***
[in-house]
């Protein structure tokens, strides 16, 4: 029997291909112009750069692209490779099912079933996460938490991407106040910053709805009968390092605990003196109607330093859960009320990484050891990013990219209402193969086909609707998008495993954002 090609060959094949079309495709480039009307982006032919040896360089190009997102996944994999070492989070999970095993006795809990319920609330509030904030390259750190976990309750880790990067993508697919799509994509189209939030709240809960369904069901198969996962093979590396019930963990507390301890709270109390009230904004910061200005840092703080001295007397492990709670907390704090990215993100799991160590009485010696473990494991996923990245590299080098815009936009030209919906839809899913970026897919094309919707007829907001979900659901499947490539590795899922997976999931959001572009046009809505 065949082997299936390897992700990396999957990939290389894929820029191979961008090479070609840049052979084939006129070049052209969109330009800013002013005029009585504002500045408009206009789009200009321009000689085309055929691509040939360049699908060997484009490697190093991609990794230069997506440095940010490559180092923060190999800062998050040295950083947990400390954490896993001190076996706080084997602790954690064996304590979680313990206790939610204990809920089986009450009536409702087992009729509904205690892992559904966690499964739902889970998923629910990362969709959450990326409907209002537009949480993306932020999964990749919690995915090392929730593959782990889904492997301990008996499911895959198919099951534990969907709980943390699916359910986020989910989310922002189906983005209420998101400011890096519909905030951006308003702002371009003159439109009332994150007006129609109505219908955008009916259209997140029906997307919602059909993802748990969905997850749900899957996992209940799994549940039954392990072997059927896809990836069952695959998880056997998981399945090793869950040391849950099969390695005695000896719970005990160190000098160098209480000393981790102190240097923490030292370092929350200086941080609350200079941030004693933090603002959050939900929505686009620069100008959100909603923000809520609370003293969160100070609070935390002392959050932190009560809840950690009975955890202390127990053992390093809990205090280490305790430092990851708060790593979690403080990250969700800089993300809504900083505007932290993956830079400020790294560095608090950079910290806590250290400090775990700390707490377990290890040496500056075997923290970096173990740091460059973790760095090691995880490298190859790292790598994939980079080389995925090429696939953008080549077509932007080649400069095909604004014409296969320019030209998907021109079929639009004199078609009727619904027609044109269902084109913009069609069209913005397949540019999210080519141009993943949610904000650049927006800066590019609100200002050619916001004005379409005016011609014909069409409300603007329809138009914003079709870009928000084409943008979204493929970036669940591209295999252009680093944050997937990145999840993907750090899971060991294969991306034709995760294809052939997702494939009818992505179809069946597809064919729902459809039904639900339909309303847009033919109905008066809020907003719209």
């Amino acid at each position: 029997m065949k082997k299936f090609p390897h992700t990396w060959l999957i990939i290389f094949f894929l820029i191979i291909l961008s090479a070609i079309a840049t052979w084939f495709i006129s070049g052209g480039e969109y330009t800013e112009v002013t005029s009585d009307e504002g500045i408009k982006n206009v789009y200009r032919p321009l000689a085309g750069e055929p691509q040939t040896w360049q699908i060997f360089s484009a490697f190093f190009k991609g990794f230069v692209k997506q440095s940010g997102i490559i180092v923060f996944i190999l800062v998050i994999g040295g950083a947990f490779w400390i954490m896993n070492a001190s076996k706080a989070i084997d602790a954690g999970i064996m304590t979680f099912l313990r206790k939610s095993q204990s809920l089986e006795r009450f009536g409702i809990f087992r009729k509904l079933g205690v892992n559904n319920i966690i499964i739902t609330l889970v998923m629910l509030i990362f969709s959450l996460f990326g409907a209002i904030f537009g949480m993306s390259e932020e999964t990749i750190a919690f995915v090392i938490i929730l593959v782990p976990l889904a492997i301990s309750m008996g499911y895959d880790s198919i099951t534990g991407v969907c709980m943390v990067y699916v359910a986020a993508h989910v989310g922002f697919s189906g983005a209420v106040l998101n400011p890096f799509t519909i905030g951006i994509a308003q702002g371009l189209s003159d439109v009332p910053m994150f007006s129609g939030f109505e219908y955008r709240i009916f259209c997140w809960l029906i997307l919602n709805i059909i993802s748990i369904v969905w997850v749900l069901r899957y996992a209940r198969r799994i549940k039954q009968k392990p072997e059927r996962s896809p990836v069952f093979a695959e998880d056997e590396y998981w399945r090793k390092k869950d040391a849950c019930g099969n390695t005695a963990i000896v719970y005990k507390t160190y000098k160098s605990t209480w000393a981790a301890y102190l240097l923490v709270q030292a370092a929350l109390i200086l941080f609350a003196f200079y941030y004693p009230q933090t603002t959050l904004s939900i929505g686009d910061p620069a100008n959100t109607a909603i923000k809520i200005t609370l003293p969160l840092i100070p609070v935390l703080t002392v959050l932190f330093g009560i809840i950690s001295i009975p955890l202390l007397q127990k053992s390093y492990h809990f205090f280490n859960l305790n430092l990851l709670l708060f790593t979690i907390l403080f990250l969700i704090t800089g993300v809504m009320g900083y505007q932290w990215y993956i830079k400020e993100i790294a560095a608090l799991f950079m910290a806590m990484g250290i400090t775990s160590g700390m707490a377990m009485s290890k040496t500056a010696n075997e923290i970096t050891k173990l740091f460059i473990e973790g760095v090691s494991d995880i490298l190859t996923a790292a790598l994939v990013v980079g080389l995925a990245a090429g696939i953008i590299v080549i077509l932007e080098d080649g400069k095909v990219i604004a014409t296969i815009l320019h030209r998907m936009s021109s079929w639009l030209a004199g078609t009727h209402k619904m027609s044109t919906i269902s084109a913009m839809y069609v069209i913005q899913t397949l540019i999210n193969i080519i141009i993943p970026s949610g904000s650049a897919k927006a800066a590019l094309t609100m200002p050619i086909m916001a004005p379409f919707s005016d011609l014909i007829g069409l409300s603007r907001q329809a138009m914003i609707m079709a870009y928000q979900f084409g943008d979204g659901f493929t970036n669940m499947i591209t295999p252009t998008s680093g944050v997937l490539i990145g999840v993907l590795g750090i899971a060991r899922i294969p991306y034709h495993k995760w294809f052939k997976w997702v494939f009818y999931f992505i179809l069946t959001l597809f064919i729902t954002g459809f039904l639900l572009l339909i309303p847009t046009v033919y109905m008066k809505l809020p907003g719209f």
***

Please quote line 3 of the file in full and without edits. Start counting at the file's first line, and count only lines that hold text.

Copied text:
């Amino acid at each position: 029997m065949k082997k299936f090609p390897h992700t990396w060959l999957i990939i290389f094949f894929l820029i191979i291909l961008s090479a070609i079309a840049t052979w084939f495709i006129s070049g052209g480039e969109y330009t800013e112009v002013t005029s009585d009307e504002g500045i408009k982006n206009v789009y200009r032919p321009l000689a085309g750069e055929p691509q040939t040896w360049q699908i060997f360089s484009a490697f190093f190009k991609g990794f230069v692209k997506q440095s940010g997102i490559i180092v923060f996944i190999l800062v998050i994999g040295g950083a947990f490779w400390i954490m896993n070492a001190s076996k706080a989070i084997d602790a954690g999970i064996m304590t979680f099912l313990r206790k939610s095993q204990s809920l089986e006795r009450f009536g409702i809990f087992r009729k509904l079933g205690v892992n559904n319920i966690i499964i739902t609330l889970v998923m629910l509030i990362f969709s959450l996460f990326g409907a209002i904030f537009g949480m993306s390259e932020e999964t990749i750190a919690f995915v090392i938490i929730l593959v782990p976990l889904a492997i301990s309750m008996g499911y895959d880790s198919i099951t534990g991407v969907c709980m943390v990067y699916v359910a986020a993508h989910v989310g922002f697919s189906g983005a209420v106040l998101n400011p890096f799509t519909i905030g951006i994509a308003q702002g371009l189209s003159d439109v009332p910053m994150f007006s129609g939030f109505e219908y955008r709240i009916f259209c997140w809960l029906i997307l919602n709805i059909i993802s748990i369904v969905w997850v749900l069901r899957y996992a209940r198969r799994i549940k039954q009968k392990p072997e059927r996962s896809p990836v069952f093979a695959e998880d056997e590396y998981w399945r090793k390092k869950d040391a849950c019930g099969n390695t005695a963990i000896v719970y005990k507390t160190y000098k160098s605990t209480w000393a981790a301890y102190l240097l923490v709270q030292a370092a929350l109390i200086l941080f609350a003196f200079y941030y004693p009230q933090t603002t959050l904004s939900i929505g686009d910061p620069a100008n959100t109607a909603i923000k809520i200005t609370l003293p969160l840092i100070p609070v935390l703080t002392v959050l932190f330093g009560i809840i950690s001295i009975p955890l202390l007397q127990k053992s390093y492990h809990f205090f280490n859960l305790n430092l990851l709670l708060f790593t979690i907390l403080f990250l969700i704090t800089g993300v809504m009320g900083y505007q932290w990215y993956i830079k400020e993100i790294a560095a608090l799991f950079m910290a806590m990484g250290i400090t775990s160590g700390m707490a377990m009485s290890k040496t500056a010696n075997e923290i970096t050891k173990l740091f460059i473990e973790g760095v090691s494991d995880i490298l190859t996923a790292a790598l994939v990013v980079g080389l995925a990245a090429g696939i953008i590299v080549i077509l932007e080098d080649g400069k095909v990219i604004a014409t296969i815009l320019h030209r998907m936009s021109s079929w639009l030209a004199g078609t009727h209402k619904m027609s044109t919906i269902s084109a913009m839809y069609v069209i913005q899913t397949l540019i999210n193969i080519i141009i993943p970026s949610g904000s650049a897919k927006a800066a590019l094309t609100m200002p050619i086909m916001a004005p379409f919707s005016d011609l014909i007829g069409l409300s603007r907001q329809a138009m914003i609707m079709a870009y928000q979900f084409g943008d979204g659901f493929t970036n669940m499947i591209t295999p252009t998008s680093g944050v997937l490539i990145g999840v993907l590795g750090i899971a060991r899922i294969p991306y034709h495993k995760w294809f052939k997976w997702v494939f009818y999931f992505i179809l069946t959001l597809f064919i729902t954002g459809f039904l639900l572009l339909i309303p847009t046009v033919y109905m008066k809505l809020p907003g719209f």